The introductions to individual authors are probably necessary, but they are very hard to get right. In aiming for the necessary brevity here, the risk is to descend to the level of the kind of potted biographies of authors that have gained credence simply by virtue of frequent repetition. Largely, Marincola avoids this pitfall, but there is the occasional lapse, as when we are told, for example, that Duris of Samos ‘is said to have been a student of Theophrastus’ (39), with no indication of the controversy surrounding this bit of information or of the fact that the statement relies on a modern emendation of the text.1 For a reader who is already familiar with many of the authors, the individual introductions bring nothing new to the table and just break up the flow of the extracts. However, no reader is likely to be familiar with all the authors, and it is certainly useful to have the basic information handy for the less familiar ones rather than having to go and look it up elsewhere.

The range of included authors is admirable: 29 historiographers across the Greek and Roman spectrum, ranging from Hecataeus of Miletus to Ammianus Marcellinus and including such fragmentary and relatively little-known figures as Antiochus of Syracuse, Pompeius Trogus, and Granius Licinianus. In addition, remarks on historiography are included from other authorities such as Aristotle, Cicero, Dionysius of Halicarnassus, Seneca, and Quintilian, and the book ends with two papyrus fragments from the 2nd century CE, namely P. Oxy. 4808 (an unattributed fragment of an evaluation of various Hellenistic historiographers) and P. Oxy. 853, a commentary on book 2 of Thucydides (only the section responding to Dionysius of Halicarnassus’ criticism of Thucydides is included). The length of extracts varies greatly, from one sentence quoted from Antiochus of Syracuse to 71 pages from Polybius. This is unavoidable considering the difference in state of transmission of the various texts and the difference in the amount of space the historiographers devoted to methodological considerations. The translations read well and are very clear, despite Marincola’s warning in the preface about staying close to the original Greek or Latin (xvii-xviii). It is an excellent selection of texts, which is bound to be immensely helpful to anyone, student or experienced scholar, who works on ancient historiography.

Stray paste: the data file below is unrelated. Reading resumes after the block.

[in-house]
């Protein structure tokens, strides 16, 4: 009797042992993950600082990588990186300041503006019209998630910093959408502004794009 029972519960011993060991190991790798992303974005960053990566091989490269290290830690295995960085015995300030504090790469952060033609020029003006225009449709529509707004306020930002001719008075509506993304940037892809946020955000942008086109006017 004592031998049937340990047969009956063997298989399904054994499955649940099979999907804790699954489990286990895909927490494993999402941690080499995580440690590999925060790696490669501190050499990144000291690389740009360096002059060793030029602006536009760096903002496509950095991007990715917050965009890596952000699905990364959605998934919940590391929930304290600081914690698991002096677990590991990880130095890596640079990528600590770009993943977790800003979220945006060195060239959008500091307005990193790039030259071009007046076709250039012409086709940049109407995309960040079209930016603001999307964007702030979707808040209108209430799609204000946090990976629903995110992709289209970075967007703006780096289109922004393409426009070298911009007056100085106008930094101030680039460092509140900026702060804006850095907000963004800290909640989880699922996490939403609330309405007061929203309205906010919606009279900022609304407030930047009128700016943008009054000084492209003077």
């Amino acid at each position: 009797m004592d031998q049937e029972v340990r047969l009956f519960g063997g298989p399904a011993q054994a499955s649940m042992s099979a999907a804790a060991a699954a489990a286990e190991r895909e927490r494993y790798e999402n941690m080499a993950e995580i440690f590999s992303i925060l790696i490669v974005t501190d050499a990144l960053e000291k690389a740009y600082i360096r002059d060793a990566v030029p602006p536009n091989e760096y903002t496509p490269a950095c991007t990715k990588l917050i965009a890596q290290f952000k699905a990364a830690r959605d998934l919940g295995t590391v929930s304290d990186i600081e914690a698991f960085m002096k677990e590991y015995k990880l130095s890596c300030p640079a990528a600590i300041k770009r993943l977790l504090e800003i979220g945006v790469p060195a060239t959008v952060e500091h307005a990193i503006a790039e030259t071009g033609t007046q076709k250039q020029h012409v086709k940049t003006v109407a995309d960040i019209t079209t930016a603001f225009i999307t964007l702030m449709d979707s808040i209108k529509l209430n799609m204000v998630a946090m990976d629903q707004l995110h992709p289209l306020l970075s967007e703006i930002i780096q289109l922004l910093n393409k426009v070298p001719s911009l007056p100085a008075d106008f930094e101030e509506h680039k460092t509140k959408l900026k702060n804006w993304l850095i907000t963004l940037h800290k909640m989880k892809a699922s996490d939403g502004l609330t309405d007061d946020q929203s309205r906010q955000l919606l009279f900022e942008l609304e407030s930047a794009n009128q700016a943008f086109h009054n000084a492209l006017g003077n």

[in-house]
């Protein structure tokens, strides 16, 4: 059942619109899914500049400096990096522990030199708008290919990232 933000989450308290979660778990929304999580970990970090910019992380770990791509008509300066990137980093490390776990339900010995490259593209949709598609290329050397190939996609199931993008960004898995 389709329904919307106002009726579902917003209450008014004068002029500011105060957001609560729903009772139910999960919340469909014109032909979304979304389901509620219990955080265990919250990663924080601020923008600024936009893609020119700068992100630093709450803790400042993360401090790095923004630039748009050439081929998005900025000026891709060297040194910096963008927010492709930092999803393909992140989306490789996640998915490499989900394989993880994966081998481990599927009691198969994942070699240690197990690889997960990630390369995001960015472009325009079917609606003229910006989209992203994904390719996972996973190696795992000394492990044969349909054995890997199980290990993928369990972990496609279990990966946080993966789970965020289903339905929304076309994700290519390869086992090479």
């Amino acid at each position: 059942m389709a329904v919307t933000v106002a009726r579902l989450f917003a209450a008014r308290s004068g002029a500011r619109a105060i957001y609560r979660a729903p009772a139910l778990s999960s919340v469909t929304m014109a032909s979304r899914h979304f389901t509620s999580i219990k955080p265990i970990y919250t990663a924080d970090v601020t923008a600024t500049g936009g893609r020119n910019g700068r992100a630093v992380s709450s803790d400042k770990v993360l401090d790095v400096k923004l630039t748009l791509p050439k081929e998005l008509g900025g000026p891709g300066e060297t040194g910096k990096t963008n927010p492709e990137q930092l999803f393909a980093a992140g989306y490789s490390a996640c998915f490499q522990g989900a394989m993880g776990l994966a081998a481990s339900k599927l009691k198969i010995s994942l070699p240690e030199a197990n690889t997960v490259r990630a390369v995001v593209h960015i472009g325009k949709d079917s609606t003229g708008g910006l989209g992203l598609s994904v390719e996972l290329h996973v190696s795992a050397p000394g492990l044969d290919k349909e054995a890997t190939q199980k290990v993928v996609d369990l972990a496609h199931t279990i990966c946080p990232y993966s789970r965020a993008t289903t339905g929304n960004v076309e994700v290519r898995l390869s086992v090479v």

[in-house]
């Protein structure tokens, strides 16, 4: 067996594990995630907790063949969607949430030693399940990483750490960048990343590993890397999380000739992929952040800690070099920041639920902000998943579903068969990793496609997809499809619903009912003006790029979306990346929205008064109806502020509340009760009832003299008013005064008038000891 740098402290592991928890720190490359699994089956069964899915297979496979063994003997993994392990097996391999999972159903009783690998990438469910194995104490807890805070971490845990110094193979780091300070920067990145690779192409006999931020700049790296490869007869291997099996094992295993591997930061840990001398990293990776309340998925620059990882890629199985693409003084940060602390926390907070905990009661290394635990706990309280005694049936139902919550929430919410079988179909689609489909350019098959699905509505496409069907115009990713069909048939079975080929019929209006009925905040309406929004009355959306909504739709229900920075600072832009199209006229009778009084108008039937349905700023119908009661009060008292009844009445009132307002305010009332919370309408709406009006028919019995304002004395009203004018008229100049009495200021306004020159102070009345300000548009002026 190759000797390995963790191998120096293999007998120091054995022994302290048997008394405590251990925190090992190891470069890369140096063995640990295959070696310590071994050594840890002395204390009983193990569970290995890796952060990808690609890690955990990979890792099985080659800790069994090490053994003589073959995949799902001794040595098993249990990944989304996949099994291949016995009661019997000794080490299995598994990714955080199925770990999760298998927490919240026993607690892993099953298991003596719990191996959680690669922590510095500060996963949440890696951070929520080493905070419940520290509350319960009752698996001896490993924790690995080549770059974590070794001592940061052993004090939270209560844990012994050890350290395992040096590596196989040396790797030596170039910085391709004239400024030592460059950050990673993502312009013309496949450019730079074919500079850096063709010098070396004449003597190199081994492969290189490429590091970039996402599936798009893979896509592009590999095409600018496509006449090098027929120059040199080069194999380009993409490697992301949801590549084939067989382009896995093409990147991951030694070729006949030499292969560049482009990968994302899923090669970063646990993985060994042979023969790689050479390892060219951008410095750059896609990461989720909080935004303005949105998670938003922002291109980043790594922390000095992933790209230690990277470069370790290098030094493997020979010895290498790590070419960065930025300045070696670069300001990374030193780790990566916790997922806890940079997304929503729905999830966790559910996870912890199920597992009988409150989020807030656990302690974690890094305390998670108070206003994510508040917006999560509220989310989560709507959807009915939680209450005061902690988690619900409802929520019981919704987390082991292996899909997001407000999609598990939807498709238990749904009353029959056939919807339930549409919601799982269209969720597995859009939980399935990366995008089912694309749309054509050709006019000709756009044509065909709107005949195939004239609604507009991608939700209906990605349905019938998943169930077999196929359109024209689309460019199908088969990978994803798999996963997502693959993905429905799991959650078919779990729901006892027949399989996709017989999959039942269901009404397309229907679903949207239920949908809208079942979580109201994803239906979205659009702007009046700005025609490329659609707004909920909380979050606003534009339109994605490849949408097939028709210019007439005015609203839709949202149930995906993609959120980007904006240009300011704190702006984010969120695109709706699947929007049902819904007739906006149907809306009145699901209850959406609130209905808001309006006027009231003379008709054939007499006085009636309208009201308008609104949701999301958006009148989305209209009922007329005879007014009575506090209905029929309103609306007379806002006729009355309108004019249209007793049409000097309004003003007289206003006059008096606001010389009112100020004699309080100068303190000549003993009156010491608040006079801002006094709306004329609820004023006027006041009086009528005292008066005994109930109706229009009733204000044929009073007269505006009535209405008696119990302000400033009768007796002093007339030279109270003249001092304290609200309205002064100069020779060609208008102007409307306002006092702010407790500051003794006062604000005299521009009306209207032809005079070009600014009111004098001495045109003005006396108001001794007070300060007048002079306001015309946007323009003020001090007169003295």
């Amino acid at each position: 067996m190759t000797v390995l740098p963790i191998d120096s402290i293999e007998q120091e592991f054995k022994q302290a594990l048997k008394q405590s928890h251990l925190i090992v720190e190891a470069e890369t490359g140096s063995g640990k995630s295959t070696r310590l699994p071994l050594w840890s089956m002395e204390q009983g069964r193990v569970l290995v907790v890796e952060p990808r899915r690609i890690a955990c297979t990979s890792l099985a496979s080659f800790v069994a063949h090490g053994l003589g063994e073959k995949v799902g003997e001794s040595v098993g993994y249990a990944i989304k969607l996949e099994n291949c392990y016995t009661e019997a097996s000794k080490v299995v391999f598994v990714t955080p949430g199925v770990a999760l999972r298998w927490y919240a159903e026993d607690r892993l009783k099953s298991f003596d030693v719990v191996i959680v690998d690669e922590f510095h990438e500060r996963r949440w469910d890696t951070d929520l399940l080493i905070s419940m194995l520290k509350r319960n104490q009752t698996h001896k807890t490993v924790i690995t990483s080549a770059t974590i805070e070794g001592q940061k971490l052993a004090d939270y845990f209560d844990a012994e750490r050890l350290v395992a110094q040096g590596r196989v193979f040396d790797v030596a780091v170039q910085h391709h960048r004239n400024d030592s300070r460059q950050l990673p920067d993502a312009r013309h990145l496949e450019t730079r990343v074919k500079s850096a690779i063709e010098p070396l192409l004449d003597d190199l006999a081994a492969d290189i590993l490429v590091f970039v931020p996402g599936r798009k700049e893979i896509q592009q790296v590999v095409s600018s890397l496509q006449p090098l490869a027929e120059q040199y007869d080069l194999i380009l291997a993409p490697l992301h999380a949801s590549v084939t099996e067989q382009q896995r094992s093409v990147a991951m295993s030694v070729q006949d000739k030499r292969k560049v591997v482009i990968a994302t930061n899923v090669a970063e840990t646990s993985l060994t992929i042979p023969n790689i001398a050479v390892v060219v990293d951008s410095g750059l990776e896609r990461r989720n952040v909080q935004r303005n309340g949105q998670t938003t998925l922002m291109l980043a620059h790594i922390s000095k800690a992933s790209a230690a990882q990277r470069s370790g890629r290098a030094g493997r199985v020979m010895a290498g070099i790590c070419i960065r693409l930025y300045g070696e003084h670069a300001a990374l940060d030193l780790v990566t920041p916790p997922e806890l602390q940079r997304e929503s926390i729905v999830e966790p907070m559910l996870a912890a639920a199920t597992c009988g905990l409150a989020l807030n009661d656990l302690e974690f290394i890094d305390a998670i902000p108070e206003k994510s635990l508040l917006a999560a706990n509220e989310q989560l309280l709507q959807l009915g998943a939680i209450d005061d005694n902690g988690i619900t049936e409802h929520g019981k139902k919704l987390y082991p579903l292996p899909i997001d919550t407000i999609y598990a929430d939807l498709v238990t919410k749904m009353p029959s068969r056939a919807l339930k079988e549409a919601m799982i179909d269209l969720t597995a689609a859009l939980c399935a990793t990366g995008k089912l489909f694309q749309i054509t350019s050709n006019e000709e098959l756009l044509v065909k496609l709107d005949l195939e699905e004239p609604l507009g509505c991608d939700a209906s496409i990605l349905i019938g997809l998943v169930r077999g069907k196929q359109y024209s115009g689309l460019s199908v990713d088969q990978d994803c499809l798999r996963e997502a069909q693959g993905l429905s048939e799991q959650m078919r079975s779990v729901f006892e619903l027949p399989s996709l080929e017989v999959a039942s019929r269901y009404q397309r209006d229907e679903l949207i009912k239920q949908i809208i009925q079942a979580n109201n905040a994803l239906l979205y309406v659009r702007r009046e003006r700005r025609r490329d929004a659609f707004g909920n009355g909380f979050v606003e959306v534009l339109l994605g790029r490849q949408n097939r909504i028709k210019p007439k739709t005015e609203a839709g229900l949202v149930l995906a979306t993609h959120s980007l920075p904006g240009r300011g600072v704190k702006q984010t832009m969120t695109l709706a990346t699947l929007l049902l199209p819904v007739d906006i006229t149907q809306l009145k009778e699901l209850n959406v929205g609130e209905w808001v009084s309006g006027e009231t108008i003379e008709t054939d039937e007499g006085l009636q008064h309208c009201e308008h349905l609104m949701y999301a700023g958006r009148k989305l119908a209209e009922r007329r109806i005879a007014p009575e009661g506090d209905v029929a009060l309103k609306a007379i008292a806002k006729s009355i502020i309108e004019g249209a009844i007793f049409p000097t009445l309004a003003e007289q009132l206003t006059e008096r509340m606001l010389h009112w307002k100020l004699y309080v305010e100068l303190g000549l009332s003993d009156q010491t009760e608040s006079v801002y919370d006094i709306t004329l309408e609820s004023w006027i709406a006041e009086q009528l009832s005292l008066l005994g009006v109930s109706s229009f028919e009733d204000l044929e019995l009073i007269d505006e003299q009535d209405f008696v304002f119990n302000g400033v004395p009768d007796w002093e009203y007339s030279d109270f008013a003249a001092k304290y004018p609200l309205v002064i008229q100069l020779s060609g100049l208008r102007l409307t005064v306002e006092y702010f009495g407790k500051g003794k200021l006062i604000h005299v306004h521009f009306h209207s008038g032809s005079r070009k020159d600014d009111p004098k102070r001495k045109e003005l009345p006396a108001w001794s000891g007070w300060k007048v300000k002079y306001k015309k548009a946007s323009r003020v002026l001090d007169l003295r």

It is a particular virtue of the collection that it proceeds by strict chronology and therefore mixes Greek and Roman texts so that, e.g., Duris of Samos is followed by Cato the Elder, who is then followed by Agatharchides of Cnidus and Polybius. This offers a unique chance to study how the methodological considerations of historiographers from the two cultures cross- fertilised each other as they gradually merged into one written culture. The unexplained exception is the two papyrus fragments, which are placed at the end despite fitting in chronologically probably between Appian and Fronto.

The purpose of the book, according to its author, is ‘to look at the literary and methodological conventions surrounding the writing of history in antiquity’. It certainly offers its readers the materials to conduct an investigation into these conventions and the debates surrounding them, and is presented in a very attractive and lucid way. This particular reader would have liked to see a concluding discussion of some of the recurring concepts based on Marincola’s in-depth work with these texts; but such a discussion could, of course, easily balloon out of proportion, and its absence is understandable. One hopes that Marincola will publish it elsewhere.

Overall, the book is an excellent tool for the study of ancient historiography at all levels, and it is bound to become a standard point of reference in the future.


Notes:


1.   Ath. Deipn. 4.1.128a = Duris FGrHist76 T1. See A. Dalby (1991) ‘The Curriculum Vitae of Duris of Samos’ CQ 41, 539-541, and C. Baron (2011) ‘The Delimitation of Fragments in Jacoby's FGrHist: Some Examples from Duris of Samos’ GRBS 51, 86-110.